Ross Nelson, Published February 18 2012
Nelson: Do-it-yourself missing from MCE courses
In recent years, I’ve taken classes such as winter camping, bicycle repair and estate executor preparation. But there was a time when MCE, or what we used to call continuing adult education classes, offered much more substantial, do-it-yourself training.
Classes I took in the early 1980s were cardiopulmonary resuscitation (the real deal, with dummies we wiped with alcohol after each round) and carpentry, in an effort to diminish my handyman-challenged ineptness. My motto then and now is “measure twice, curse thrice.” There was the automatic wire welding class in which I gained a great deal of respect for welders. Our patient instructor repeatedly told me, as I spattered weld all over and in general made more smoke and mess than bead, to tune in the wire feed speed and the amperage so that the welding sounded like bacon sizzling in the pan. He made it look effortless. My sputtering welding sounded more like sporadic rain on steel. I never did get the hang of it, and wire welding is supposed to be the easiest kind.
Boiler engineering sounded interesting, so I took that, too, followed by the Minnesota state exam. I passed, and for one glorious year was a licensed boiler engineer in Minnesota.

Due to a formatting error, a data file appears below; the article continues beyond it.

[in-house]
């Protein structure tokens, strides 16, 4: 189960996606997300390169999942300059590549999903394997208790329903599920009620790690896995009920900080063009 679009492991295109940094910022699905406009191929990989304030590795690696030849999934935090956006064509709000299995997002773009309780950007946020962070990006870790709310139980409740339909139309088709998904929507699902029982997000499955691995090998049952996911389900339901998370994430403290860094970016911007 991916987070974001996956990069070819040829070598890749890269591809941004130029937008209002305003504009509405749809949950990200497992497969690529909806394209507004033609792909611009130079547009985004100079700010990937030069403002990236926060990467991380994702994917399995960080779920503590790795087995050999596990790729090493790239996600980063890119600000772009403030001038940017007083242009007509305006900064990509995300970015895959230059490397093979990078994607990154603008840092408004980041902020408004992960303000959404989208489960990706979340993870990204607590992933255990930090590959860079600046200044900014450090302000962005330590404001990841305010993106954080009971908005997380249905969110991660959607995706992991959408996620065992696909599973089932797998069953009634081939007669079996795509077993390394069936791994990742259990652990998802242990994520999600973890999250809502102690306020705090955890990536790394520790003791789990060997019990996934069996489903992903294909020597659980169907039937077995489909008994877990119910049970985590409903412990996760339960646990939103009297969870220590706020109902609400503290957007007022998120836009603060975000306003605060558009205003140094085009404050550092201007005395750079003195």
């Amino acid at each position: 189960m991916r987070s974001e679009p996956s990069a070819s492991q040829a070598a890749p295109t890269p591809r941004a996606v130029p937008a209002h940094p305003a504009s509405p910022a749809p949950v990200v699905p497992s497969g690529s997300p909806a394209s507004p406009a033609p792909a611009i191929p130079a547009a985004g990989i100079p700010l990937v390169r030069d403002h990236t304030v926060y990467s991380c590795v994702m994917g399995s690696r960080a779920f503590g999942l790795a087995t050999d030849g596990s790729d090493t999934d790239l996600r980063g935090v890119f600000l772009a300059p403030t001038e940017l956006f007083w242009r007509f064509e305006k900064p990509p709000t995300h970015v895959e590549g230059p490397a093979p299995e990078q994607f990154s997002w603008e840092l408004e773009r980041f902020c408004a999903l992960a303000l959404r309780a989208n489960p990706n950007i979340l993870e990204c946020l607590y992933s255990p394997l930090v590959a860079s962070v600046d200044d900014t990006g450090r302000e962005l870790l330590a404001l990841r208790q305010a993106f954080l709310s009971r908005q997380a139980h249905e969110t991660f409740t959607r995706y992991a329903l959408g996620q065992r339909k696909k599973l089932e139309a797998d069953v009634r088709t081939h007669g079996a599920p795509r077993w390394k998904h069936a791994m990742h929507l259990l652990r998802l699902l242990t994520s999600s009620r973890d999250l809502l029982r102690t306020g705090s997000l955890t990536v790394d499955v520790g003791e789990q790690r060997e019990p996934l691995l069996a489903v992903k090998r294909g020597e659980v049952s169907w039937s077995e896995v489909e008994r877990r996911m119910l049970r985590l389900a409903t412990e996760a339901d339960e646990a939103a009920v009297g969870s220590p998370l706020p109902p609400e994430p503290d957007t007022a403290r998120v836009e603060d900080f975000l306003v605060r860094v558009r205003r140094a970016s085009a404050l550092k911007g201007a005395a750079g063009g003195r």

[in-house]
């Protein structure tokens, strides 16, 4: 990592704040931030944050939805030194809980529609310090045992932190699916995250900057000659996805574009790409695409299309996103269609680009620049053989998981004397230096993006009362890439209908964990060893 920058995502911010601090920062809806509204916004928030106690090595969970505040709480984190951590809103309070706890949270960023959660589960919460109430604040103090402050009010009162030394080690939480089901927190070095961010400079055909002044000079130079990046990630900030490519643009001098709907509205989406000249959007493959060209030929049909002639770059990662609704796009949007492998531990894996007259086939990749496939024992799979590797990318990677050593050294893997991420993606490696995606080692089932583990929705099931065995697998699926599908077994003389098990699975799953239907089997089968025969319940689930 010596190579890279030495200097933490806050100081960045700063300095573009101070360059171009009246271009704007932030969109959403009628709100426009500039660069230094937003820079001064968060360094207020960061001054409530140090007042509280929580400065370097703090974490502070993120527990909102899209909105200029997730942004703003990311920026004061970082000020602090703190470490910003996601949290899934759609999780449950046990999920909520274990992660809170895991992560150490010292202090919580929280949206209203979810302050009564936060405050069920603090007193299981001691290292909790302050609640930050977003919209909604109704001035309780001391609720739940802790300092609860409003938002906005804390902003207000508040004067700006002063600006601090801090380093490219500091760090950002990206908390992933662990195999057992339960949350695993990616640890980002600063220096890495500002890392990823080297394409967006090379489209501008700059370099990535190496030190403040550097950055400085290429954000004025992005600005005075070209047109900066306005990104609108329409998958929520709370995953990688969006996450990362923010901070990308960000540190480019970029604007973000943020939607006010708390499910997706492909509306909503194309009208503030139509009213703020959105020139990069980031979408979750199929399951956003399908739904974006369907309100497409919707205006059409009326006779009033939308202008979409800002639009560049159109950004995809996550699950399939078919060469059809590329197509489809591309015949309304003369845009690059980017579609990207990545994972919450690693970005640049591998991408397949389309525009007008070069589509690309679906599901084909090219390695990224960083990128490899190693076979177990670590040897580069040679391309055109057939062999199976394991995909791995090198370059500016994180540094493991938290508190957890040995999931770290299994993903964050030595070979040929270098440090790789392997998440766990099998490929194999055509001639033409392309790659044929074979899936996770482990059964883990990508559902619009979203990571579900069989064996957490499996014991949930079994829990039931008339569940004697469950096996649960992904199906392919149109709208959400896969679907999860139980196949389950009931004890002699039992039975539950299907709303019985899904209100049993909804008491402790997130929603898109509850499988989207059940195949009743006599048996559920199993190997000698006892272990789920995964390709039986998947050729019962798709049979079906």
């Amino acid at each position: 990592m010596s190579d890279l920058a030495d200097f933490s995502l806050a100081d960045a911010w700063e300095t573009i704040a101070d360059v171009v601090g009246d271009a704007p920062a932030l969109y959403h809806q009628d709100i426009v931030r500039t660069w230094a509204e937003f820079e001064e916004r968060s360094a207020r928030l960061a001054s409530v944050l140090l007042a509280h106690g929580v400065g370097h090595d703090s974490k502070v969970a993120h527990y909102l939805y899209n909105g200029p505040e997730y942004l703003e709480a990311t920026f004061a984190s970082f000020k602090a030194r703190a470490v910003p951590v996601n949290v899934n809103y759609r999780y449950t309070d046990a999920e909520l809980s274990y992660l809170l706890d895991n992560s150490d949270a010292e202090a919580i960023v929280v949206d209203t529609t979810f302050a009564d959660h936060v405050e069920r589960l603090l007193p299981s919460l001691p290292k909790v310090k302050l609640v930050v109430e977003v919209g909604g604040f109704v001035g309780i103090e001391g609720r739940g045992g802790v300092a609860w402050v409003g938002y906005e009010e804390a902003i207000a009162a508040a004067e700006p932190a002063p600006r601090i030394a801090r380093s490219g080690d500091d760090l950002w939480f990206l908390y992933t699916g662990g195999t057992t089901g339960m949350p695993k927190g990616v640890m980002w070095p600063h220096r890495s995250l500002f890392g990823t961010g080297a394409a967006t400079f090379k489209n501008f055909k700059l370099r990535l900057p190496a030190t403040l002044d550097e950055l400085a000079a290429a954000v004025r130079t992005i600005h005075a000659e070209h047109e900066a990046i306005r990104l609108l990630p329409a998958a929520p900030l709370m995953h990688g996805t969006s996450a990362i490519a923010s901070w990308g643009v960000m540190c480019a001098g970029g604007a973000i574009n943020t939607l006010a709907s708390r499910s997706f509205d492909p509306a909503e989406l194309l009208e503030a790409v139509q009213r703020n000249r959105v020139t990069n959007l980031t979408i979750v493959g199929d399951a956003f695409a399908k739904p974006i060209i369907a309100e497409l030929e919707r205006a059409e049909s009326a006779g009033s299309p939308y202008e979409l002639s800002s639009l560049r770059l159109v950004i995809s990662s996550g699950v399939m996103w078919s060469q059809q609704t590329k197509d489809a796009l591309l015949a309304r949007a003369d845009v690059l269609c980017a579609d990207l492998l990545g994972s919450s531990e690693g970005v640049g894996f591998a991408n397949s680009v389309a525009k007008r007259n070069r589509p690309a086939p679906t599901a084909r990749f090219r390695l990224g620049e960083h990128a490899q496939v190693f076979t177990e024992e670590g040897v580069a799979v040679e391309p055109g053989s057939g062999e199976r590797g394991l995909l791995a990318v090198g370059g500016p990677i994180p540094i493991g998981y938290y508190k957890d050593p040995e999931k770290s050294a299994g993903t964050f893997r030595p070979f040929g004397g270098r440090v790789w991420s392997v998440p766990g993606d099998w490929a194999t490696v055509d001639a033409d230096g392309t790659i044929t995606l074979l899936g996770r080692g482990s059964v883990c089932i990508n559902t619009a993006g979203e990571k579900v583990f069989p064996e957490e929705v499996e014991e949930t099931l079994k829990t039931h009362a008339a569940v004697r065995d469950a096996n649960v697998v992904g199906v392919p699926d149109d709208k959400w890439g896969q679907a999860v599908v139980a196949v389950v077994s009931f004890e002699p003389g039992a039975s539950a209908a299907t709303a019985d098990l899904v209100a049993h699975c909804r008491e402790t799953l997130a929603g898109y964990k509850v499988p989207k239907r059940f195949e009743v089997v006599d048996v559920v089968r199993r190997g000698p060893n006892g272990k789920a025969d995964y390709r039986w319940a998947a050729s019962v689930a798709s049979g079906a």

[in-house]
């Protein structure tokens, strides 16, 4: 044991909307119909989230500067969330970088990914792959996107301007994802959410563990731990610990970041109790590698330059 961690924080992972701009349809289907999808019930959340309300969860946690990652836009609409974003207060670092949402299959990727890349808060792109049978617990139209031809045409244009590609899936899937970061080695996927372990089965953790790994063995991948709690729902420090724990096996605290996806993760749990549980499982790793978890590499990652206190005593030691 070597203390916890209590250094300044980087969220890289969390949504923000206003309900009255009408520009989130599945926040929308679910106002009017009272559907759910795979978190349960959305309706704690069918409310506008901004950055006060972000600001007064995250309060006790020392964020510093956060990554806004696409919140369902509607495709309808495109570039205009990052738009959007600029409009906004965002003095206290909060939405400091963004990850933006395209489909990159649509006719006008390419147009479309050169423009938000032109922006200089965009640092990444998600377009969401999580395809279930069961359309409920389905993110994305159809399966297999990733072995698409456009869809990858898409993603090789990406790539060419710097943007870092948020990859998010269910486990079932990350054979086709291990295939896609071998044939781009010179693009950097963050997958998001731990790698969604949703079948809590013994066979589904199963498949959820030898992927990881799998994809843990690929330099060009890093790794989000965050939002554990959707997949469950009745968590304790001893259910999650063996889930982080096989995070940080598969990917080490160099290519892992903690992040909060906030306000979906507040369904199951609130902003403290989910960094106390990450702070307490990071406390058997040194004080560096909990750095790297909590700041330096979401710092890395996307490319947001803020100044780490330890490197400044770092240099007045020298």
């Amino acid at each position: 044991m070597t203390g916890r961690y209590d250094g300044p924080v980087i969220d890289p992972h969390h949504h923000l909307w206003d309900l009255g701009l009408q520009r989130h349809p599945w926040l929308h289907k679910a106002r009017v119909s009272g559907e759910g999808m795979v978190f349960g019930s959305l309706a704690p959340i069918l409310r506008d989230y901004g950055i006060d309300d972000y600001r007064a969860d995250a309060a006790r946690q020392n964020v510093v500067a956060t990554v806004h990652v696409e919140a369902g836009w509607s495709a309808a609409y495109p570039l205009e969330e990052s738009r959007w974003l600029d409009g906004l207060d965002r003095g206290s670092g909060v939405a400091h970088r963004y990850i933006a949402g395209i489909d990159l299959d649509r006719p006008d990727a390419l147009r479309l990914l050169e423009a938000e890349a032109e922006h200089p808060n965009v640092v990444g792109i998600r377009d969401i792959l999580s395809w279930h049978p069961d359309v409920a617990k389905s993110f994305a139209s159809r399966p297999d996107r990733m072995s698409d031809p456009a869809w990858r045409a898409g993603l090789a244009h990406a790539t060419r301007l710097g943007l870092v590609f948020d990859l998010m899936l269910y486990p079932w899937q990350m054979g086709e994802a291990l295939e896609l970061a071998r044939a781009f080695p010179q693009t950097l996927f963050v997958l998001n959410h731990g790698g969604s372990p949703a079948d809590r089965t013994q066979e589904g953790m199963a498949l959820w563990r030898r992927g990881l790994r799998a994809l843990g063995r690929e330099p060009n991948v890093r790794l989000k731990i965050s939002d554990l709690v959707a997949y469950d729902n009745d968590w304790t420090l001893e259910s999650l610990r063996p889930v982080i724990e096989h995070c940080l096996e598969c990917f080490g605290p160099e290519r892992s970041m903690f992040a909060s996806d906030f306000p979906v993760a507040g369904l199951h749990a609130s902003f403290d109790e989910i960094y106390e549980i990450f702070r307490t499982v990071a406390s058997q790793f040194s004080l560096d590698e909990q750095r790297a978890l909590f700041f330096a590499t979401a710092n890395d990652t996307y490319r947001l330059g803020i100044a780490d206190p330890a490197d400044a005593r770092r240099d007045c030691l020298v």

These were all welcome, down-to-earth courses that contrasted nicely with my college classes. These and other offerings were doomed to extinction, however. When I returned to the Fargo-Moorhead area after about a nine-year absence and again looked into continuing adult education, such classes were by and large gone. The Moorhead education person I questioned about the curricula change told me that there was some unhappiness on the part of Moorhead Tech (as we called it), now the absurdly over-named Minnesota State Community and Technical College-Moorhead, about possibly losing students to the night adult classes.
It’s really too bad. The Milwaukee night machinist adult education class I took (and in which I destroyed my lathe’s cutting bit) turned out to be a little part of the full-time machinist vocational program. In other words, though I didn’t verify if there were a one-to-one correspondence, in this and other programs a student could get most or all of a full-time program bit by bit at night under adult ed.
Why not reintroduce practical subjects again in the MCE – how to replace a clutch, tape drywall decently, install plumbing and dozens of others? Some of us could use the help.
Nelson is a Fargo postal worker and regular contributor to The Forum’s commentary page.